Category Archives: Animals

I miss her

Last night I said goodbye to Boo. My familiar, my fat cat, my little beast with rabbit paws. She magically arrived on my balcony 10 years ago, whined until I let her in, and then never left. She chose me, and I’ve adored her and protected her for a huge part of my life. No matter what awful things happened to me or how sad I was, I could nuzzle my face into her fur and she would purr to make me feel better. Last night I tried to do the same for her as the vet inserted a needle into her thin paw, still shaved from the drip she’d been on for days, her failed kidneys having done all they could.

Boo was the most uncat-like cat you’ve ever met. Sweet, loving, a true character, running to the door and mewling when I got home as if to say, “Where have you been?” She had many aunties who happily Boo-sat when I was away and adopted her as their own. People who didn’t even like animals met her and fell a bit in love with her. She could fix you with an impervious look to let you know she didn’t need your attention, but then she’d stretch out one white-socked paw as if to say, “Okay, we can be friends. Come pat me now.”

She loved her food, cuddles, drinking from the tap, lying inside cardboard boxes and on human chests. She was not adventurous, preferring to lie in a sunny spot and whine at the birds who rested on her windowsill. Her black and white fur was thick and soft, her whiskers improbably long.

I’d never had a cat before Boo. I’d loved dogs, family dogs. But I’d never had a creature who was simply part of my soul. Now I feel like I’ve lost a little piece of myself. I keep looking for her and almost finding her. I see movement out of the corner of my eye. I feel something warm by my feet while lying in bed. I hear a crunching noise of food being eaten from a bowl. I listen for a cardboard box rustle and an enquiring mewl. I reach out for her, to stroke that incredibly soft fur and feel comforted, to know that everything will be okay.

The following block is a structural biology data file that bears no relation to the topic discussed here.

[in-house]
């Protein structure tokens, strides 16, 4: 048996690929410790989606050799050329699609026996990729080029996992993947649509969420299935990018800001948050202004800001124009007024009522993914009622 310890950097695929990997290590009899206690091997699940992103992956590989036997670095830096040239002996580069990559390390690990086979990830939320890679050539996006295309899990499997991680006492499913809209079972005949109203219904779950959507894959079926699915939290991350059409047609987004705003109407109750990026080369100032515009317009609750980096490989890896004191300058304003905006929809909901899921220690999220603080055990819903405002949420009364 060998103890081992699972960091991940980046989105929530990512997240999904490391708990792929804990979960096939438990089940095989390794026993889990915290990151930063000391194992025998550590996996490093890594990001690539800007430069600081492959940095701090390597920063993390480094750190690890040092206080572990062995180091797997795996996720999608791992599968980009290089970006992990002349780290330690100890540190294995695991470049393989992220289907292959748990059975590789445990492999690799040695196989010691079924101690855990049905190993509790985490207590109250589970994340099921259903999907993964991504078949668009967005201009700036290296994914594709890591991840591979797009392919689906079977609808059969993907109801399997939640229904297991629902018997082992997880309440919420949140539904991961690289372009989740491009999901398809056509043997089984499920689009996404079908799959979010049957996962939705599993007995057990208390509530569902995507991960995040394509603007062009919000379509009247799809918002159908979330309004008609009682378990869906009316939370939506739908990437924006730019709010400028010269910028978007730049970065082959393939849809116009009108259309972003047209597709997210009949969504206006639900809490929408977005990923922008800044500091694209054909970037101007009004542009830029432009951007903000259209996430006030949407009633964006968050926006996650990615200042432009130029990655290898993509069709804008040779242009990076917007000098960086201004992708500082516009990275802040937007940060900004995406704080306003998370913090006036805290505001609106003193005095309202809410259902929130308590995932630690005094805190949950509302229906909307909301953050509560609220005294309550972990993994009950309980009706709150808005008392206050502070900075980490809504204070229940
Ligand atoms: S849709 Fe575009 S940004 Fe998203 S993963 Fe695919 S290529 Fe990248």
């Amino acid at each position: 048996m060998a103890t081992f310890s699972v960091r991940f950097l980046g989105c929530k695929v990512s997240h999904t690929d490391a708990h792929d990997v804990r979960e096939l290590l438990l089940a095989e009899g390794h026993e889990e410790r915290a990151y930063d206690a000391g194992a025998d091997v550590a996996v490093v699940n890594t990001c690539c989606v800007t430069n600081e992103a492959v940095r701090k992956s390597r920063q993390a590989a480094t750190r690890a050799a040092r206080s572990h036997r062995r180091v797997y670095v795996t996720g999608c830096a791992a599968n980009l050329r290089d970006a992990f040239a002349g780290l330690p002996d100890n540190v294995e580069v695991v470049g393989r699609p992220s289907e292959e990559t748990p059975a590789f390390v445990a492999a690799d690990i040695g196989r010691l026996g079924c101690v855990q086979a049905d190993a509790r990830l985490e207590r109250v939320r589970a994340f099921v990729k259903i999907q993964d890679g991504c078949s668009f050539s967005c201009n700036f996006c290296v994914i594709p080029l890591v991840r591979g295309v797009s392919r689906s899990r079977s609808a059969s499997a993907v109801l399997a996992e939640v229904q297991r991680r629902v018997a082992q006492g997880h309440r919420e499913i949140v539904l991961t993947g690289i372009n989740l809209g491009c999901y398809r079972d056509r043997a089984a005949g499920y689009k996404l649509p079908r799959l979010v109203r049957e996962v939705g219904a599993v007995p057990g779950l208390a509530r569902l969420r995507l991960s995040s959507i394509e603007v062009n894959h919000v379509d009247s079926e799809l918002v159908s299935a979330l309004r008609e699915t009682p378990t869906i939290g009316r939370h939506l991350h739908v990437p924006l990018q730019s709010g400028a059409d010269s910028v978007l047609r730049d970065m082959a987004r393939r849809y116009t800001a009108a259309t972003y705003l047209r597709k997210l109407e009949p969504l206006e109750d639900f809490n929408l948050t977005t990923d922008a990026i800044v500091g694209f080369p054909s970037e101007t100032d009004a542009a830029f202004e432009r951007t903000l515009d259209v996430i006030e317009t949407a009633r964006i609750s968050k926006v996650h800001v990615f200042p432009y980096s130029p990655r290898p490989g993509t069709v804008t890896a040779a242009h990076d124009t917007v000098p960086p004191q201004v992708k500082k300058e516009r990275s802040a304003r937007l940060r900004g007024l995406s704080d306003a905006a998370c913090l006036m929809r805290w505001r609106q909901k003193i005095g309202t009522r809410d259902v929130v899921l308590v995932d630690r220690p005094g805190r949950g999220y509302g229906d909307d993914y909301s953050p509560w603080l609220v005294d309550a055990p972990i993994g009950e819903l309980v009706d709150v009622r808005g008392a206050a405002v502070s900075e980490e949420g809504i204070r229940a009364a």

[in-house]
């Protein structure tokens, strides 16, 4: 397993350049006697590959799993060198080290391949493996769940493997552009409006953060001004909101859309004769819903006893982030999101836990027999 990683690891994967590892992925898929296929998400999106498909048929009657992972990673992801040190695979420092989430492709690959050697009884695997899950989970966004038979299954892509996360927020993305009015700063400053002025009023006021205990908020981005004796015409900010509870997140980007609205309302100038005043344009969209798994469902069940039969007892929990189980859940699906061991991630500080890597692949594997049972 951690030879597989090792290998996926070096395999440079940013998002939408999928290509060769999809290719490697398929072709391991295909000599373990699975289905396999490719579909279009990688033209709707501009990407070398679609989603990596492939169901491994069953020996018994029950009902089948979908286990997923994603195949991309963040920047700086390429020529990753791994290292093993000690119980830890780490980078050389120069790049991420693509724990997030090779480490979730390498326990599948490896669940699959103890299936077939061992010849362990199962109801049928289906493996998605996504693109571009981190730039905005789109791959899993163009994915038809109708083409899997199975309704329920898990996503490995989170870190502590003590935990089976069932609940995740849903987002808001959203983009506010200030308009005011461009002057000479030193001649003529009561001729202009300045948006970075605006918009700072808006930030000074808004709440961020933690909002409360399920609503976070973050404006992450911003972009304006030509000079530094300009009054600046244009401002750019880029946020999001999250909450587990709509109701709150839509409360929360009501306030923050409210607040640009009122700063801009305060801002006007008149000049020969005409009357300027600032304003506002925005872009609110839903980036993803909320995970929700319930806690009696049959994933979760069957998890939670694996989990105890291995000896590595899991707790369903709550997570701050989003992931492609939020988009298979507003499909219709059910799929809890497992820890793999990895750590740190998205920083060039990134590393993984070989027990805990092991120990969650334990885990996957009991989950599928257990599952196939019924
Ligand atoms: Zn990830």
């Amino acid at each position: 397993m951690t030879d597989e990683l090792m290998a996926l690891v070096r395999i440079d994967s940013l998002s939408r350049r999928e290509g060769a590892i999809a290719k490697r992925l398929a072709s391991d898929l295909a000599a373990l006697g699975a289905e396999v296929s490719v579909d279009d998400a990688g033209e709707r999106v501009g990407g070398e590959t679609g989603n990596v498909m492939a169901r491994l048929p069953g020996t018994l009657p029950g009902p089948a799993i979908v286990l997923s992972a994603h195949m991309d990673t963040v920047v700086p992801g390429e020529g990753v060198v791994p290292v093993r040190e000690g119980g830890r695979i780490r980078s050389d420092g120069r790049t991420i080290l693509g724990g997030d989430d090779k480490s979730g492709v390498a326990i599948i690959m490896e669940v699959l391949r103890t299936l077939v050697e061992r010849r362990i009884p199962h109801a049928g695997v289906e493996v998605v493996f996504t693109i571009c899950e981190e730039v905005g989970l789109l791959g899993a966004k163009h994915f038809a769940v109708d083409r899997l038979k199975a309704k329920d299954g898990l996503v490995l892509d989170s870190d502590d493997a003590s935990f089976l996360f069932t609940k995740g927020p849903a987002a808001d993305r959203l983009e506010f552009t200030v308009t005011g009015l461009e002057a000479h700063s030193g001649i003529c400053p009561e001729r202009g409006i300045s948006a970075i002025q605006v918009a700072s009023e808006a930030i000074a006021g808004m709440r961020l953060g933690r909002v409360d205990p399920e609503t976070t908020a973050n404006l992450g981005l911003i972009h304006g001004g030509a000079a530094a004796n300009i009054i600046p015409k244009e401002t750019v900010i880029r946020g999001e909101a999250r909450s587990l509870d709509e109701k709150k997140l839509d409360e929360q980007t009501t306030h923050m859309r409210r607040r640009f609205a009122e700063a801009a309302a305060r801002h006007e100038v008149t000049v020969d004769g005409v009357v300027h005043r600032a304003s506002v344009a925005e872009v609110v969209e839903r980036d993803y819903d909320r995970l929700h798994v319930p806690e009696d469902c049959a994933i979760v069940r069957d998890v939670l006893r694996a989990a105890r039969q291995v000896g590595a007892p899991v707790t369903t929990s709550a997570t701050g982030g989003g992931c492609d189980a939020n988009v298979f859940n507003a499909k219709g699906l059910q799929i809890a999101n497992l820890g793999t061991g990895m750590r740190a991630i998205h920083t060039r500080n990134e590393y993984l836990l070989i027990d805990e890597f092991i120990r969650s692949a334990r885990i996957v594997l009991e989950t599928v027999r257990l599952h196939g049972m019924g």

My heart is broken into a million pieces. And the only one who can make me feel better is her. I dream of her and I still can’t believe she’s not in the other room, curled up on the sofa with one little paw tucked under her. My angel Boo is gone and I miss her.

“A cat has absolute emotional honesty: human beings, for one reason or another, may hide their feelings, but a cat does not.” – Ernest Hemingway

Brutus is my name but not my nature

I received this email from a friend of my mother’s in Cape Town and I’m now in love with this beautiful dog. If I had a garden I’d adopt Brutus in a heartbeat. A house-trained and loving Lab who’s only three years old? Those don’t come along very often.

If you’re looking for a family dog and would like to skip the growing pains of a puppy, take a look at Brutus.

Harro

“Brutus, an almost 3 year old male, black Labrador lives next door to us in Somerset West. Over the past year we have come to know him as a wonderful character, with a lovely nature. Unfortunately his owners are not in the position to give him the attention and love he so deserves and he spends all week and most of the weekend alone with no company or stimulation.

Is it playtime?

From time to time we have taken Brutus on walks and even introduced him to some basic training and have found him to be most responsive to the attention. He has also demonstrated a real willingness to learn. He is excellent with people and is well behaved with other dogs. He also isn’t a big barker.